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About Ronnie Janoff-Bulman

My current research focuses on the psychology of morality, and in particular the nature of (im)moral motives. In applying a self-regulatory perspective to the moral domain, my students and I have explored two fundamental forms of morality. Proscriptive morality (based in avoidance/inhibition) focuses on what we should not do; it involves restraining a motivation to do something bad, and thus overcoming temptation or desire. Prescriptive morality (based in approach/activation) focuses on what we should do; it requires overcoming inertia and establishing a motivation to do something good. Our research suggests that proscriptive morality is condemnatory and strict, whereas prescriptive morality is commendatory and more discretionary. From a broader perspective, proscriptive morality constrains human self-interest and protects a group and its members, whereas prescriptive morality enables human altruism and provides for group members.
We have used this basic motivational distinction to develop a comprehensive model of morality reflecting moral motives focused on the self (self-restraint/moderation, industriousness), another (not harming, helping/fairness), and the group (social order, social justice). My students and I have been investigating the relationship between morality and political ideology, with a particular focus on understanding the moral underpinnings of social order and social justice, the two group-based moralities. We are also exploring the domains of power and prejudice through the lens of morality.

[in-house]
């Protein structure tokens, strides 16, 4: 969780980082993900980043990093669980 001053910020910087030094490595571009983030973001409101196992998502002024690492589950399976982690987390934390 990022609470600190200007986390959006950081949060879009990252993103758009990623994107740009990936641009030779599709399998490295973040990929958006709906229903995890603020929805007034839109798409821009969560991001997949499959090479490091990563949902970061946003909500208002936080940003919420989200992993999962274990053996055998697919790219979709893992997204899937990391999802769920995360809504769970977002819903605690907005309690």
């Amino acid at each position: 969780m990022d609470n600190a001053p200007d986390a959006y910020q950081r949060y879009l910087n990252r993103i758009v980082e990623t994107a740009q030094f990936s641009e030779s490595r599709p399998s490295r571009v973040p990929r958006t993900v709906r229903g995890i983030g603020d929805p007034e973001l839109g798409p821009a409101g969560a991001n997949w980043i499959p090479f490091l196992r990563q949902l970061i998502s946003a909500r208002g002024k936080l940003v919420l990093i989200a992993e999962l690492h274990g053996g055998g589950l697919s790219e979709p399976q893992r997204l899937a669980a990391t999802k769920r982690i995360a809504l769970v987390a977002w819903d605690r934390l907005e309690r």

My research on morality is currently supported by a grant from the National Science Foundation: "Moral Regulation: A Dual-System Perspective"
(My past research focused on trauma and posttraumatic growth as well as processes of value creation.)


Present Editor, Psychological Inquiry: An International Journal for the Advancement of Psychological Theory (2010 - present), University of Massachusetts Amherst
Present Professor, Department of Psychology, University of Massachusetts Amherst


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Honors and Awards

  • National Science Foundation Grant 2011-2014

Contact Information

Department of Psychology
628 Tobin Hall
University of Massachusetts Amherst
Amherst, MA 01003
Tel: 413-545-0264
Fax: 413-545-0996


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